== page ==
To ask God to halt the evil that people do to each other would be to ask Him to remove their freedom. What would it mean to ask God to force all people to never do evil? If we demand that He cause child abusers to never hurt a child again, what will He do when we hurt our own children with an unjust accusation? If we wish Him to keep a drunk driver from getting into a car, will we simply accept it when He keeps us from speeding? God could remove all evil caused by people, but would we truly want Him to? To remove any person’s free will would be to remove all persons’ free will. Would we then be humans any longer?
One example of God wiping out evil with a single blow is the story of Noah in Genesis chapters 6-8, where God’s response to the evil in the world He created was a flood that wiped out all humanity except one family. Do askers of the Question really want this kind of drastic action? Can any of us say we are truly without sin, that we don’t deserve to be wiped out along with the “evil” people?
What Does God’s Love Mean, Anyway?
Americans can easily assume that a good God would want everyone to be happy. Not everyone is happy, and so people question God’s goodness and love. When questioners say, “A loving God would not let evil exist,” what do they mean by “a loving God?”
C. S. Lewis points out that people tend to see love as constant kindness, like a favorite grandparent who leaves discipline of the grandchildren to the parents and never has to do anything but give gifts and make cookies.
We want, in fact, not so much a Father in Heaven as a grandfather in heaven—a senile benevolence . . . whose plan for the universe was simply that it might truly be said at the end of each day, “a good time was had by all.”Often, the Question is a demand for God to be what humans want Him to be. We want Him to conform to our idea of what reality should be. We say a loving God should fix all the world’s problems. But since He is God and He is loving and He has not fixed all the world’s problems, then perhaps a loving God should not fix all the world’s problems.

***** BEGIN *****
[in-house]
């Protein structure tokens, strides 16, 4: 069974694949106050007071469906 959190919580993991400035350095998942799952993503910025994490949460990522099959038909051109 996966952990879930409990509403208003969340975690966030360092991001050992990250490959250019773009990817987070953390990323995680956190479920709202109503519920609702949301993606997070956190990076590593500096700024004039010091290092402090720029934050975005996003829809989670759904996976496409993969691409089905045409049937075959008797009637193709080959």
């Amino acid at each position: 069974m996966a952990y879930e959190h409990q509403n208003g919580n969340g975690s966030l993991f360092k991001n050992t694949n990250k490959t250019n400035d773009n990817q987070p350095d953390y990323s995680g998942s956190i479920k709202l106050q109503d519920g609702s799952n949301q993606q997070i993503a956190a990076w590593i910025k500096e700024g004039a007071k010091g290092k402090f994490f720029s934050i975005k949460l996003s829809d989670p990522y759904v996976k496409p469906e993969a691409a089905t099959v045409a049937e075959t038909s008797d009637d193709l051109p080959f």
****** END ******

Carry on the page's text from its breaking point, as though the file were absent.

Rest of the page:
Love is not only kindness. The sort of kindness that would allow anything except suffering is no true love at all. Love at times needs to rebuke and punish; at other times it needs to let willful people go their own way and learn their own lessons. Love allows people to mature and grow into relationship, often through hardship, rather than rushing to prevent every bump and bruise as a parent would do for a toddler. Love must be far more than mere kindness, and there are even times when true love does not seem like love at all, as any teenager who fights with his parents can testify.
What the questioners really need to see and understand is the true, terrible love of God that deals with the evil of the world in a way no one could ever have imagined. God does not just stand by and watch us suffer. In the next article in this series, I will address a loving God’s response to evil and pain.
For Further Reading:
John Swinton, “Raging With Compassion: Pastoral Responses to the Problem of Evil” (William B. Eerdmans Publishing Company, 2007).
Douglas John Hall, “God and Human Suffering: An Exercise in the Theology of the Cross” (Augsburg Publishing House, 1986).
N.T. Wright, “Evil and the Justice of God,” (IVP Books, 2006).
C. S. Lewis, “A Grief Observed” (HarperSanFrancisco, 1961).
Christy McDougall is a Web developer, writer, and aspiring missionary with bachelor's and master's degrees in Christian theology.